Oliver Twist
Oliver Twist
by Charles Dickens
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Oliver Twist Fate and Free Will Quotes Page 3

Page (3 of 4) Quotes:   1    2    3    4  
How we cite the quotes:
Citations follow this format: (Chapter.Paragraph)
Quote #7

The girl’s life had been squandered in the streets, and the most noisome of the stews and dens of London, but there was something still of the woman’s original nature left in her still; and when she heard a light step approaching the door opposite to that by which she had entered, and thought of the wide contrast which the small room would in another moment contain, she felt burdened with the sense of her own shame, and shrunk as though she could scarcely bear the presence of her with whom she had sought this interview. (40.51)

Two interesting things about this passage: first, there’s the assumption that there is some "original nature" common to all women, and which even a life like Nancy’s, which was "squandered in the streets […] and dens of London" can’t stamp out or obliterate. Second, is the contrast that Dickens is trying to create between Nancy (in spite of the "woman’s original nature" that she still retains) and Miss Maylie. Rose’s "light step" is in contrast to the dark and "noisome" "stews and dens" in which Nancy has grown up. Rose even approaches the room (a kind of common ground) by the opposite door from the one Nancy entered.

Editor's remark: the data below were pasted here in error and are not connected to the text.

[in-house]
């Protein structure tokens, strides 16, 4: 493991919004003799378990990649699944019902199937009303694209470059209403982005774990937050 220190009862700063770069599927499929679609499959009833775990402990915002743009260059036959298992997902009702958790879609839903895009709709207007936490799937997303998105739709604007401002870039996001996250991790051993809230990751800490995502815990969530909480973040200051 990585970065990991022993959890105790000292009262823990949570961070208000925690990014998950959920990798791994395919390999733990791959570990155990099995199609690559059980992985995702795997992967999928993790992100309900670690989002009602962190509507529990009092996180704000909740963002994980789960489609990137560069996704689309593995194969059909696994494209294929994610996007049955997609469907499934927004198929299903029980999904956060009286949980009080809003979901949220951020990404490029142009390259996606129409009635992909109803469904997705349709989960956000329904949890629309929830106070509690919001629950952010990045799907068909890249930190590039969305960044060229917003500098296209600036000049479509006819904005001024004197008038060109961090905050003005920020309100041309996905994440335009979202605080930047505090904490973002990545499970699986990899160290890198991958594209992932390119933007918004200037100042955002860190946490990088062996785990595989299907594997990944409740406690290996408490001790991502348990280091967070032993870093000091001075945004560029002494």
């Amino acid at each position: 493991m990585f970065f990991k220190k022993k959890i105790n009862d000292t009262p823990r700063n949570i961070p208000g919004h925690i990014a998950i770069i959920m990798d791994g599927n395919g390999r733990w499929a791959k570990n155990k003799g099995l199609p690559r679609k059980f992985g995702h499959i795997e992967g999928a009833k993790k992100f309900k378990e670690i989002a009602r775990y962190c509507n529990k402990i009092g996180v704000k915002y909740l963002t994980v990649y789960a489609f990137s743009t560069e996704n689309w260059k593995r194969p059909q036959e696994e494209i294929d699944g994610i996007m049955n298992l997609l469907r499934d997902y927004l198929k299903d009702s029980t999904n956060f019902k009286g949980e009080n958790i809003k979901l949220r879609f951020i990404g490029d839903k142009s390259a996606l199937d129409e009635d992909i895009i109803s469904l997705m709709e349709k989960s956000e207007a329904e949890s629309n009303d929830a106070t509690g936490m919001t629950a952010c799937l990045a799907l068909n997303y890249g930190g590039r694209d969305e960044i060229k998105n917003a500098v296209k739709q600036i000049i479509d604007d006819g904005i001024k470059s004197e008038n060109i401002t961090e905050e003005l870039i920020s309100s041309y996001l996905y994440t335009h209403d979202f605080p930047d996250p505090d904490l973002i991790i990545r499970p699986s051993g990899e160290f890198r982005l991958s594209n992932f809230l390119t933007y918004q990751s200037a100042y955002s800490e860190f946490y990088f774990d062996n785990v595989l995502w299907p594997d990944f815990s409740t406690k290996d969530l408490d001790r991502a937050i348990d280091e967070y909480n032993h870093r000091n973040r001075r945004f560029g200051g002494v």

Quote #8

"Let me go," said the girl with great earnestness; then, sitting herself down on the floor before the door, she said – "Bill, let me go; you don’t know what you’re doing – you don’t, indeed. For only one hour – do – do!" (44.34)

Nancy and the other members of Fagin’s gang usually seem to be controlled by some form of fate, rather than by free will. Nancy has already exercised her free will once, by going to see Rose, and now Fate – in the form of Bill – is taking control again.

Quote #9

‘I am chained to my old life. I loathe and hate it now, but I cannot leave it. I must have gone too far to turn back,-- and yet I don’t know.’ (46.74)

Seriously, why can’t Nancy leave her old life? This novel is obsessed with imprisonment, and fatality: once you start a life of crime, it’s impossible to turn back in this novel. And Nancy’s fated to stick it out with Fagin’s gang; she says she is "chained" to that life. It’s an important choice of words – she can’t escape.

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